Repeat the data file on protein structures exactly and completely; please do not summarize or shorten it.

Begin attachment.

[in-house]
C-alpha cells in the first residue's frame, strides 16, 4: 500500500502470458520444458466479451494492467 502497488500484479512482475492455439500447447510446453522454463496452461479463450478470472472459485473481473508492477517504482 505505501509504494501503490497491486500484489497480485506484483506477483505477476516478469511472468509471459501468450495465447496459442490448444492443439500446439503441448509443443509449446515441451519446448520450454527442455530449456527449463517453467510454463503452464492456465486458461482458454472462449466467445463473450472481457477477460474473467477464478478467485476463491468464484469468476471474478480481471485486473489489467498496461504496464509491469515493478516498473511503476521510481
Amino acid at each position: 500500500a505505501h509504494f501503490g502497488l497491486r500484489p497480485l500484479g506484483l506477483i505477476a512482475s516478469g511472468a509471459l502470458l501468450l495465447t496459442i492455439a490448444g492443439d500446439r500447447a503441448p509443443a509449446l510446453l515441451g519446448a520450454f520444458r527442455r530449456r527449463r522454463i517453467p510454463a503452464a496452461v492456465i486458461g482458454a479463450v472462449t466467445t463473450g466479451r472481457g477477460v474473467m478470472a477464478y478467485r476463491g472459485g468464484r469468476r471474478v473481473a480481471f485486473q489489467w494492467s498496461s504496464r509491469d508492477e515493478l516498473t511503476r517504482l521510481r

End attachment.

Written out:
[in-house]
C-alpha cells in the first residue's frame, strides 16, 4: 500500500502470458520444458466479451494492467 502497488500484479512482475492455439500447447510446453522454463496452461479463450478470472472459485473481473508492477517504482 505505501509504494501503490497491486500484489497480485506484483506477483505477476516478469511472468509471459501468450495465447496459442490448444492443439500446439503441448509443443509449446515441451519446448520450454527442455530449456527449463517453467510454463503452464492456465486458461482458454472462449466467445463473450472481457477477460474473467477464478478467485476463491468464484469468476471474478480481471485486473489489467498496461504496464509491469515493478516498473511503476521510481
Amino acid at each position: 500500500a505505501h509504494f501503490g502497488l497491486r500484489p497480485l500484479g506484483l506477483i505477476a512482475s516478469g511472468a509471459l502470458l501468450l495465447t496459442i492455439a490448444g492443439d500446439r500447447a503441448p509443443a509449446l510446453l515441451g519446448a520450454f520444458r527442455r530449456r527449463r522454463i517453467p510454463a503452464a496452461v492456465i486458461g482458454a479463450v472462449t466467445t463473450g466479451r472481457g477477460v474473467m478470472a477464478y478467485r476463491g472459485g468464484r469468476r471474478v473481473a480481471f485486473q489489467w494492467s498496461s504496464r509491469d508492477e515493478l516498473t511503476r517504482l521510481r